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Archie Stewart launched an online petition the same week Nova Scotia Power announced it had applied to increase the price of electricity. (CBC)

The Nova Scotia man who started an online petition against the proposed power rate hike says he's overwhelmed with the public's response but disappointed the provincial government has ignored it.

Archie Stewart, of Port Hawkesbury, launched the petition the same week Nova Scotia Power announced it had applied to increase the price of electricity by three per cent in each of the next two years for its residential customers.

As of Tuesday evening, more than 24,000 people had signed Stewart's online petition.

"It's become an obsession with me," he told CBC News.

"I am surprised and elated, actually, as to what's happening."

Stewart said he wants the members of the Utility and Review Board — who will evaluate the utility's application — to know how Nova Scotians feel about the proposed increases. He's hoping the petition will have as many as 60,000 names on it by the time it's presented as evidence at the public hearing in September.

Despite the public's response, Stewart said the provincial government has all but ignored the public outcry.

"They want to stick their heads in the sand and pretend they're a bunch of ostriches," he said.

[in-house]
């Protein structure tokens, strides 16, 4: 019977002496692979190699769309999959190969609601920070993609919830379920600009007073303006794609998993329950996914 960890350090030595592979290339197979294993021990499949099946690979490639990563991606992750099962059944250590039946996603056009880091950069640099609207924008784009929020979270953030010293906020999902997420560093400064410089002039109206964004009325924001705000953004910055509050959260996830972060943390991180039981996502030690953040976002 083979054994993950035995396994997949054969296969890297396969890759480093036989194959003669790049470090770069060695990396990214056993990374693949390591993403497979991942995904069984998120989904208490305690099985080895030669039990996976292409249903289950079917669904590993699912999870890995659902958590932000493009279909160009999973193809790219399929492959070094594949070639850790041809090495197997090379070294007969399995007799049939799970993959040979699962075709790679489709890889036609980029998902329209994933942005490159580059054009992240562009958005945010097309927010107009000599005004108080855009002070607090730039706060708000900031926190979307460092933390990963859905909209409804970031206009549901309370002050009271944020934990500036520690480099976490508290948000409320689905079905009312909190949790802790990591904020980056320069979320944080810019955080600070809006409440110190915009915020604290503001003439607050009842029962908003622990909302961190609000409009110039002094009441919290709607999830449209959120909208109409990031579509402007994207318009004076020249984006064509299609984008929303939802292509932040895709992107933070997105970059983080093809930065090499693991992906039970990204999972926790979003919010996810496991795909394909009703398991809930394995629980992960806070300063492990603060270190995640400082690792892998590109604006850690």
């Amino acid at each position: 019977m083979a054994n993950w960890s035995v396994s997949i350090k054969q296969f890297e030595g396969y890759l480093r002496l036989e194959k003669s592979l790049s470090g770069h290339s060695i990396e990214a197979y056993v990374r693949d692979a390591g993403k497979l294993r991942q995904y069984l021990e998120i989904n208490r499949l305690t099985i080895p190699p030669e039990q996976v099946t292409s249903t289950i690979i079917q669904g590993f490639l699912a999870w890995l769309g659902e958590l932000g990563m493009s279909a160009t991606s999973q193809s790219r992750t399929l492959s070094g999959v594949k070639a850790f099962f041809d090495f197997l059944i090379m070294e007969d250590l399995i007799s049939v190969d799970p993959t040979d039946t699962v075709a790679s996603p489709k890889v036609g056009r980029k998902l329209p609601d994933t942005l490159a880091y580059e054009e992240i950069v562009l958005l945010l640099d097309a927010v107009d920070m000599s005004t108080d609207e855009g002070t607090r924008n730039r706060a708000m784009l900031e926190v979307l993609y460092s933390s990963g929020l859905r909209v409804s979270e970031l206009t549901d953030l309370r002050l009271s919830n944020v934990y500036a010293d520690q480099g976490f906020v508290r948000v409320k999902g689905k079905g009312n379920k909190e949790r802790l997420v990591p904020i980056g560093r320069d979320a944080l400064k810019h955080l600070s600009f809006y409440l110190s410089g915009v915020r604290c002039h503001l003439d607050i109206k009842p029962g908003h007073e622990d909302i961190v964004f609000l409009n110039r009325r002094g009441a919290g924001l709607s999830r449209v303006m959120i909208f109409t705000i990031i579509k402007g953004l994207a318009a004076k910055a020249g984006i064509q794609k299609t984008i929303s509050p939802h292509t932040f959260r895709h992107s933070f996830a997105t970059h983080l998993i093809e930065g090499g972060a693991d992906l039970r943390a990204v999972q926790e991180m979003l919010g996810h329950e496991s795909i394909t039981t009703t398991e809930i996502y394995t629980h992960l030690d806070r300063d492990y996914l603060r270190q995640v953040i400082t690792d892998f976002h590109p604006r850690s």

"When they haul their heads out of the sand, we're going to be standing there waiting for them and this time, we're going to have an axe in our hand."

Stewart said he plans to take some of the comments made on his online petition and present it to the Utility and Review Board.

"It is ridiculous for us people who have low incomes to have to pay for the high administrators' paycheques," wrote one person.

Another person wrote: "As an 89-year-old pensioner, my choice next winter will be to freeze or starve."

Paul Landriault, who lives in Stewart's Port Hawkesbury neighbourhood, said everyone should have to bear the cost of tough times — including Nova Scotia Power's shareholders.

"We already pay our share of increased fuel costs and the results of the bad economy and high oil prices," he told CBC News.

"Their shareholders should have to take a loss when that happens to them, they shouldn't be able to pass it on to the consumer."